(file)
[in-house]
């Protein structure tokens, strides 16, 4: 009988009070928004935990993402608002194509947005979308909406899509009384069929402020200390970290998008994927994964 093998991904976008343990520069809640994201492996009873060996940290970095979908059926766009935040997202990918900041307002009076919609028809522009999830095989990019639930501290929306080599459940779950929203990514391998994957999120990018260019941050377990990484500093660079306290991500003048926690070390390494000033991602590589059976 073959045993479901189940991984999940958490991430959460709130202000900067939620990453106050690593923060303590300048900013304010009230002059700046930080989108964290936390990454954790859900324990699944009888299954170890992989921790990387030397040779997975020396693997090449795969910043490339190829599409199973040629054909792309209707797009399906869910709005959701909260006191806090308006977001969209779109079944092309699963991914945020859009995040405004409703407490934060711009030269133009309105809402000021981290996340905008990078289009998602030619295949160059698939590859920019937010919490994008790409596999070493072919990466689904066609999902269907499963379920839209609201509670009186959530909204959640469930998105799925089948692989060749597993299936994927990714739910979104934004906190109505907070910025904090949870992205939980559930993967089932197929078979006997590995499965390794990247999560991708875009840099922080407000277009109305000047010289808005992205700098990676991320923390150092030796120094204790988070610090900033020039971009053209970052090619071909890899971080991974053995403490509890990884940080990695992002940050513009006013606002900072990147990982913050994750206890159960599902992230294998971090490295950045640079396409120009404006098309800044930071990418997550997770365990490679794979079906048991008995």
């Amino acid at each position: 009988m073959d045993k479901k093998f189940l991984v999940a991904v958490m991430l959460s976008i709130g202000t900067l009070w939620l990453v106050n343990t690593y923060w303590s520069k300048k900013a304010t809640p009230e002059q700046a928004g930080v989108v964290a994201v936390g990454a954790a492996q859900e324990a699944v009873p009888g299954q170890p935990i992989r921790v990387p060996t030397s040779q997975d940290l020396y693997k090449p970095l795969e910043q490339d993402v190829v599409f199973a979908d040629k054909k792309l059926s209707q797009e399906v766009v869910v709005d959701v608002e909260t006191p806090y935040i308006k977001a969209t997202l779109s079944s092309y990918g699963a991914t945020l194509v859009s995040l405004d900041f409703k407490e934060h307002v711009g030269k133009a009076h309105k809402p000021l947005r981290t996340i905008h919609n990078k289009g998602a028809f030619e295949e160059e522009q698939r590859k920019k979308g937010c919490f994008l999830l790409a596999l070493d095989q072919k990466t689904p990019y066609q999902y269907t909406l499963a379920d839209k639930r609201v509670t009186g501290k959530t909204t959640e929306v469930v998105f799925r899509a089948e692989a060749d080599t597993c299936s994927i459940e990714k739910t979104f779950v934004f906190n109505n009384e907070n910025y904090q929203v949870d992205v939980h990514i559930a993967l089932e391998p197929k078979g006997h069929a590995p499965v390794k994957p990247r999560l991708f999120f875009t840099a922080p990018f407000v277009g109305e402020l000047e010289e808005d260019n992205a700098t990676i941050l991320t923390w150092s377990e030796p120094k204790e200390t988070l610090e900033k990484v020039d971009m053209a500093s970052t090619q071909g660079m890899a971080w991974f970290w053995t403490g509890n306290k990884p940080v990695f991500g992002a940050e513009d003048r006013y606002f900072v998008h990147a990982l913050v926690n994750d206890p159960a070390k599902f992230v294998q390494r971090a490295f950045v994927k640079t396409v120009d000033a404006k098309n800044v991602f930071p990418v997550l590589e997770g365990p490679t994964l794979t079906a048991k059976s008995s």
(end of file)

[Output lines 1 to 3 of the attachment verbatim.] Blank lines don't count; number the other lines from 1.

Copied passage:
[in-house]
């Protein structure tokens, strides 16, 4: 009988009070928004935990993402608002194509947005979308909406899509009384069929402020200390970290998008994927994964 093998991904976008343990520069809640994201492996009873060996940290970095979908059926766009935040997202990918900041307002009076919609028809522009999830095989990019639930501290929306080599459940779950929203990514391998994957999120990018260019941050377990990484500093660079306290991500003048926690070390390494000033991602590589059976 073959045993479901189940991984999940958490991430959460709130202000900067939620990453106050690593923060303590300048900013304010009230002059700046930080989108964290936390990454954790859900324990699944009888299954170890992989921790990387030397040779997975020396693997090449795969910043490339190829599409199973040629054909792309209707797009399906869910709005959701909260006191806090308006977001969209779109079944092309699963991914945020859009995040405004409703407490934060711009030269133009309105809402000021981290996340905008990078289009998602030619295949160059698939590859920019937010919490994008790409596999070493072919990466689904066609999902269907499963379920839209609201509670009186959530909204959640469930998105799925089948692989060749597993299936994927990714739910979104934004906190109505907070910025904090949870992205939980559930993967089932197929078979006997590995499965390794990247999560991708875009840099922080407000277009109305000047010289808005992205700098990676991320923390150092030796120094204790988070610090900033020039971009053209970052090619071909890899971080991974053995403490509890990884940080990695992002940050513009006013606002900072990147990982913050994750206890159960599902992230294998971090490295950045640079396409120009404006098309800044930071990418997550997770365990490679794979079906048991008995």
């Amino acid at each position: 009988m073959d045993k479901k093998f189940l991984v999940a991904v958490m991430l959460s976008i709130g202000t900067l009070w939620l990453v106050n343990t690593y923060w303590s520069k300048k900013a304010t809640p009230e002059q700046a928004g930080v989108v964290a994201v936390g990454a954790a492996q859900e324990a699944v009873p009888g299954q170890p935990i992989r921790v990387p060996t030397s040779q997975d940290l020396y693997k090449p970095l795969e910043q490339d993402v190829v599409f199973a979908d040629k054909k792309l059926s209707q797009e399906v766009v869910v709005d959701v608002e909260t006191p806090y935040i308006k977001a969209t997202l779109s079944s092309y990918g699963a991914t945020l194509v859009s995040l405004d900041f409703k407490e934060h307002v711009g030269k133009a009076h309105k809402p000021l947005r981290t996340i905008h919609n990078k289009g998602a028809f030619e295949e160059e522009q698939r590859k920019k979308g937010c919490f994008l999830l790409a596999l070493d095989q072919k990466t689904p990019y066609q999902y269907t909406l499963a379920d839209k639930r609201v509670t009186g501290k959530t909204t959640e929306v469930v998105f799925r899509a089948e692989a060749d080599t597993c299936s994927i459940e990714k739910t979104f779950v934004f906190n109505n009384e907070n910025y904090q929203v949870d992205v939980h990514i559930a993967l089932e391998p197929k078979g006997h069929a590995p499965v390794k994957p990247r999560l991708f999120f875009t840099a922080p990018f407000v277009g109305e402020l000047e010289e808005d260019n992205a700098t990676i941050l991320t923390w150092s377990e030796p120094k204790e200390t988070l610090e900033k990484v020039d971009m053209a500093s970052t090619q071909g660079m890899a971080w991974f970290w053995t403490g509890n306290k990884p940080v990695f991500g992002a940050e513009d003048r006013y606002f900072v998008h990147a990982l913050v926690n994750d206890p159960a070390k599902f992230v294998q390494r971090a490295f950045v994927k640079t396409v120009d000033a404006k098309n800044v991602f930071p990418v997550l590589e997770g365990p490679t994964l794979t079906a048991k059976s008995s």